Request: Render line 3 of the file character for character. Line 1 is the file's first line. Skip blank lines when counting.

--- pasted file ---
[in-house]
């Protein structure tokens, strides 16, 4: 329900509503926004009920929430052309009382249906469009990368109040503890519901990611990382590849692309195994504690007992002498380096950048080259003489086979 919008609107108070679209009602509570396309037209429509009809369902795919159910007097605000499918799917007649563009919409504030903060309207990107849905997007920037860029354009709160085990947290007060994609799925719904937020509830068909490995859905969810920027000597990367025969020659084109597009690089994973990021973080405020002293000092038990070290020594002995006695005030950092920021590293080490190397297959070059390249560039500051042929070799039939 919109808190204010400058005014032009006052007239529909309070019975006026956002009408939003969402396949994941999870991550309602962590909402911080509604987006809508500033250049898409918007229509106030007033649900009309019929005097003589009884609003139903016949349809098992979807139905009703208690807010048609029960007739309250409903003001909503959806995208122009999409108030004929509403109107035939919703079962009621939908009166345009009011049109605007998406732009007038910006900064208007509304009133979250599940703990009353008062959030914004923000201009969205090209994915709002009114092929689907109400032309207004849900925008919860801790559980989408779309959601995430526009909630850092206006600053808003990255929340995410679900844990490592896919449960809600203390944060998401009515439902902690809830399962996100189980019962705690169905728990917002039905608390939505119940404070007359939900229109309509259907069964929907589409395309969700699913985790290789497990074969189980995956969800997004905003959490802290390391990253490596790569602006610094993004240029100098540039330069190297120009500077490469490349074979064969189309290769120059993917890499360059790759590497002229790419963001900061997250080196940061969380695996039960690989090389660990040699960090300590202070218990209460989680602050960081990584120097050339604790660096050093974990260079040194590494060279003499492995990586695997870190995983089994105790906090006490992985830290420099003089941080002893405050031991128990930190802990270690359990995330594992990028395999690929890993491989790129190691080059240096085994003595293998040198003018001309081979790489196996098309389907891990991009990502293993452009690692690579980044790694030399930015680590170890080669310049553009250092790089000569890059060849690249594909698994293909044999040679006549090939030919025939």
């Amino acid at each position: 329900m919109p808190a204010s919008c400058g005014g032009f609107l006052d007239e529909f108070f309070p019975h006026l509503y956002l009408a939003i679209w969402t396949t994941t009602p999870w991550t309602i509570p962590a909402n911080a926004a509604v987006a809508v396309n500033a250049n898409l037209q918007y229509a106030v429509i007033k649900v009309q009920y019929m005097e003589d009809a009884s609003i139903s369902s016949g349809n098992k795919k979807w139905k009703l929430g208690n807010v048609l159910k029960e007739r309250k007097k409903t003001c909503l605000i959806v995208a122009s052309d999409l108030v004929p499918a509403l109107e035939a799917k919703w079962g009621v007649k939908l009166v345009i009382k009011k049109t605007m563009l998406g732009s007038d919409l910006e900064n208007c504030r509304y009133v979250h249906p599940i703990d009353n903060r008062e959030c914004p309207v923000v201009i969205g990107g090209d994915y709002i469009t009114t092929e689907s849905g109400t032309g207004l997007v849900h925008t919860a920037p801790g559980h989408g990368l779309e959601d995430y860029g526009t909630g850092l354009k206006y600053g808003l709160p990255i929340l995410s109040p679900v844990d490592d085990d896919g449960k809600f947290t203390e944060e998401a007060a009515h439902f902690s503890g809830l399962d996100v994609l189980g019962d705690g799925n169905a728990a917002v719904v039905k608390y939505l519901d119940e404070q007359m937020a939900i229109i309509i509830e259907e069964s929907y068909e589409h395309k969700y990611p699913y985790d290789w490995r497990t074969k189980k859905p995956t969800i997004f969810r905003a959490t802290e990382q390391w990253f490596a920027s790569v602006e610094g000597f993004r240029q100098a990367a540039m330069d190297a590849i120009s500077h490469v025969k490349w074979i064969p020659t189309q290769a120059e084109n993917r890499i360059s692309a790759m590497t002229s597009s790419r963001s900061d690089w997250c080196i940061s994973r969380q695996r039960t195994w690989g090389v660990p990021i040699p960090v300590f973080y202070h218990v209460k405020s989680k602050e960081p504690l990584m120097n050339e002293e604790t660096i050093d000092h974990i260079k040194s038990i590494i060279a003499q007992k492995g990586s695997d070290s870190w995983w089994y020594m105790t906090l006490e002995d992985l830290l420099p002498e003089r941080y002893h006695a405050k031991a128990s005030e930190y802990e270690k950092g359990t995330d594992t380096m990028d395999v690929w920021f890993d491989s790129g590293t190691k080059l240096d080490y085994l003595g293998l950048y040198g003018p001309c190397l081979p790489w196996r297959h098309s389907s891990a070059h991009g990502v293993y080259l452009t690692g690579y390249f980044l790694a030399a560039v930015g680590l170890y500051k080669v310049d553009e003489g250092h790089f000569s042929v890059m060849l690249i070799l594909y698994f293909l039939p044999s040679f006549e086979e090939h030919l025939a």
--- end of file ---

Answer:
């Amino acid at each position: 329900m919109p808190a204010s919008c400058g005014g032009f609107l006052d007239e529909f108070f309070p019975h006026l509503y956002l009408a939003i679209w969402t396949t994941t009602p999870w991550t309602i509570p962590a909402n911080a926004a509604v987006a809508v396309n500033a250049n898409l037209q918007y229509a106030v429509i007033k649900v009309q009920y019929m005097e003589d009809a009884s609003i139903s369902s016949g349809n098992k795919k979807w139905k009703l929430g208690n807010v048609l159910k029960e007739r309250k007097k409903t003001c909503l605000i959806v995208a122009s052309d999409l108030v004929p499918a509403l109107e035939a799917k919703w079962g009621v007649k939908l009166v345009i009382k009011k049109t605007m563009l998406g732009s007038d919409l910006e900064n208007c504030r509304y009133v979250h249906p599940i703990d009353n903060r008062e959030c914004p309207v923000v201009i969205g990107g090209d994915y709002i469009t009114t092929e689907s849905g109400t032309g207004l997007v849900h925008t919860a920037p801790g559980h989408g990368l779309e959601d995430y860029g526009t909630g850092l354009k206006y600053g808003l709160p990255i929340l995410s109040p679900v844990d490592d085990d896919g449960k809600f947290t203390e944060e998401a007060a009515h439902f902690s503890g809830l399962d996100v994609l189980g019962d705690g799925n169905a728990a917002v719904v039905k608390y939505l519901d119940e404070q007359m937020a939900i229109i309509i509830e259907e069964s929907y068909e589409h395309k969700y990611p699913y985790d290789w490995r497990t074969k189980k859905p995956t969800i997004f969810r905003a959490t802290e990382q390391w990253f490596a920027s790569v602006e610094g000597f993004r240029q100098a990367a540039m330069d190297a590849i120009s500077h490469v025969k490349w074979i064969p020659t189309q290769a120059e084109n993917r890499i360059s692309a790759m590497t002229s597009s790419r963001s900061d690089w997250c080196i940061s994973r969380q695996r039960t195994w690989g090389v660990p990021i040699p960090v300590f973080y202070h218990v209460k405020s989680k602050e960081p504690l990584m120097n050339e002293e604790t660096i050093d000092h974990i260079k040194s038990i590494i060279a003499q007992k492995g990586s695997d070290s870190w995983w089994y020594m105790t906090l006490e002995d992985l830290l420099p002498e003089r941080y002893h006695a405050k031991a128990s005030e930190y802990e270690k950092g359990t995330d594992t380096m990028d395999v690929w920021f890993d491989s790129g590293t190691k080059l240096d080490y085994l003595g293998l950048y040198g003018p001309c190397l081979p790489w196996r297959h098309s389907s891990a070059h991009g990502v293993y080259l452009t690692g690579y390249f980044l790694a030399a560039v930015g680590l170890y500051k080669v310049d553009e003489g250092h790089f000569s042929v890059m060849l690249i070799l594909y698994f293909l039939p044999s040679f006549e086979e090939h030919l025939a």